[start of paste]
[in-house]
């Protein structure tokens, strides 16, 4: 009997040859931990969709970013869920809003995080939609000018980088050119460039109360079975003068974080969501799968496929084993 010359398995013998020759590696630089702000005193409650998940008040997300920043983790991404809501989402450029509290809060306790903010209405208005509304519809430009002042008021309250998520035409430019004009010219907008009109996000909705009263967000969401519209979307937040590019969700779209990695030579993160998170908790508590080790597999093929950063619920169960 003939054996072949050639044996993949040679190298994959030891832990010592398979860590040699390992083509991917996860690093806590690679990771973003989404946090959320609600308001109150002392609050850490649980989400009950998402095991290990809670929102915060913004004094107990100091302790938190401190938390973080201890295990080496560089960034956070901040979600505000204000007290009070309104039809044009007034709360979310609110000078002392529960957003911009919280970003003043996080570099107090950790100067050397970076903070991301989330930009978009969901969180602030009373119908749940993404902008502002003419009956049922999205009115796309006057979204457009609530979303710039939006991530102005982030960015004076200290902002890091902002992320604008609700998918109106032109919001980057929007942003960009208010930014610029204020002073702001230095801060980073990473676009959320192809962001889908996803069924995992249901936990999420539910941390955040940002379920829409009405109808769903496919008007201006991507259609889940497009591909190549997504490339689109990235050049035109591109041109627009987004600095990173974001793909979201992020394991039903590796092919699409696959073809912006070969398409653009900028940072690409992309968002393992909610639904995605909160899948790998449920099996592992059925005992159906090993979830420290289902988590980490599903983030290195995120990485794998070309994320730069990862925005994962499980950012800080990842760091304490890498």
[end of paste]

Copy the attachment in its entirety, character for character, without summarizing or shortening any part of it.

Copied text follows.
[in-house]
């Protein structure tokens, strides 16, 4: 009997040859931990969709970013869920809003995080939609000018980088050119460039109360079975003068974080969501799968496929084993 010359398995013998020759590696630089702000005193409650998940008040997300920043983790991404809501989402450029509290809060306790903010209405208005509304519809430009002042008021309250998520035409430019004009010219907008009109996000909705009263967000969401519209979307937040590019969700779209990695030579993160998170908790508590080790597999093929950063619920169960 003939054996072949050639044996993949040679190298994959030891832990010592398979860590040699390992083509991917996860690093806590690679990771973003989404946090959320609600308001109150002392609050850490649980989400009950998402095991290990809670929102915060913004004094107990100091302790938190401190938390973080201890295990080496560089960034956070901040979600505000204000007290009070309104039809044009007034709360979310609110000078002392529960957003911009919280970003003043996080570099107090950790100067050397970076903070991301989330930009978009969901969180602030009373119908749940993404902008502002003419009956049922999205009115796309006057979204457009609530979303710039939006991530102005982030960015004076200290902002890091902002992320604008609700998918109106032109919001980057929007942003960009208010930014610029204020002073702001230095801060980073990473676009959320192809962001889908996803069924995992249901936990999420539910941390955040940002379920829409009405109808769903496919008007201006991507259609889940497009591909190549997504490339689109990235050049035109591109041109627009987004600095990173974001793909979201992020394991039903590796092919699409696959073809912006070969398409653009900028940072690409992309968002393992909610639904995605909160899948790998449920099996592992059925005992159906090993979830420290289902988590980490599903983030290195995120990485794998070309994320730069990862925005994962499980950012800080990842760091304490890498």